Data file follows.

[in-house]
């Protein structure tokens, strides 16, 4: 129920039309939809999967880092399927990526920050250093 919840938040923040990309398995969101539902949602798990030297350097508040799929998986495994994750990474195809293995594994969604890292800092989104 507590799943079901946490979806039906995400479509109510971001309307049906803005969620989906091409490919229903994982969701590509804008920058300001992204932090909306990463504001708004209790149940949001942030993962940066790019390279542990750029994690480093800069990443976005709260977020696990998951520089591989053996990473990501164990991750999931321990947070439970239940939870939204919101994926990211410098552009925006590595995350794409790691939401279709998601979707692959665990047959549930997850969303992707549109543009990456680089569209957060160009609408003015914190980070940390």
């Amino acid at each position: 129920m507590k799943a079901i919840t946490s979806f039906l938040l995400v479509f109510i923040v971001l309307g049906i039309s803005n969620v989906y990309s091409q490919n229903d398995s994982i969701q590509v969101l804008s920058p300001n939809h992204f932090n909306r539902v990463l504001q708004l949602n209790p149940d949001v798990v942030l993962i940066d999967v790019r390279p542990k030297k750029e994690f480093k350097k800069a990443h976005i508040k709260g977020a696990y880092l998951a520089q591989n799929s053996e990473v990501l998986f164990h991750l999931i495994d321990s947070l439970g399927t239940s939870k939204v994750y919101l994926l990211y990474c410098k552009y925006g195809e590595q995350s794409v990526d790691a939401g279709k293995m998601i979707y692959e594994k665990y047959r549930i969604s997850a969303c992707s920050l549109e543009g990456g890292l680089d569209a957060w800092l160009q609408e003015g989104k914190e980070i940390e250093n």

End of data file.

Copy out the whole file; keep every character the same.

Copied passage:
[in-house]
């Protein structure tokens, strides 16, 4: 129920039309939809999967880092399927990526920050250093 919840938040923040990309398995969101539902949602798990030297350097508040799929998986495994994750990474195809293995594994969604890292800092989104 507590799943079901946490979806039906995400479509109510971001309307049906803005969620989906091409490919229903994982969701590509804008920058300001992204932090909306990463504001708004209790149940949001942030993962940066790019390279542990750029994690480093800069990443976005709260977020696990998951520089591989053996990473990501164990991750999931321990947070439970239940939870939204919101994926990211410098552009925006590595995350794409790691939401279709998601979707692959665990047959549930997850969303992707549109543009990456680089569209957060160009609408003015914190980070940390």
């Amino acid at each position: 129920m507590k799943a079901i919840t946490s979806f039906l938040l995400v479509f109510i923040v971001l309307g049906i039309s803005n969620v989906y990309s091409q490919n229903d398995s994982i969701q590509v969101l804008s920058p300001n939809h992204f932090n909306r539902v990463l504001q708004l949602n209790p149940d949001v798990v942030l993962i940066d999967v790019r390279p542990k030297k750029e994690f480093k350097k800069a990443h976005i508040k709260g977020a696990y880092l998951a520089q591989n799929s053996e990473v990501l998986f164990h991750l999931i495994d321990s947070l439970g399927t239940s939870k939204v994750y919101l994926l990211y990474c410098k552009y925006g195809e590595q995350s794409v990526d790691a939401g279709k293995m998601i979707y692959e594994k665990y047959r549930i969604s997850a969303c992707s920050l549109e543009g990456g890292l680089d569209a957060w800092l160009q609408e003015g989104k914190e980070i940390e250093n």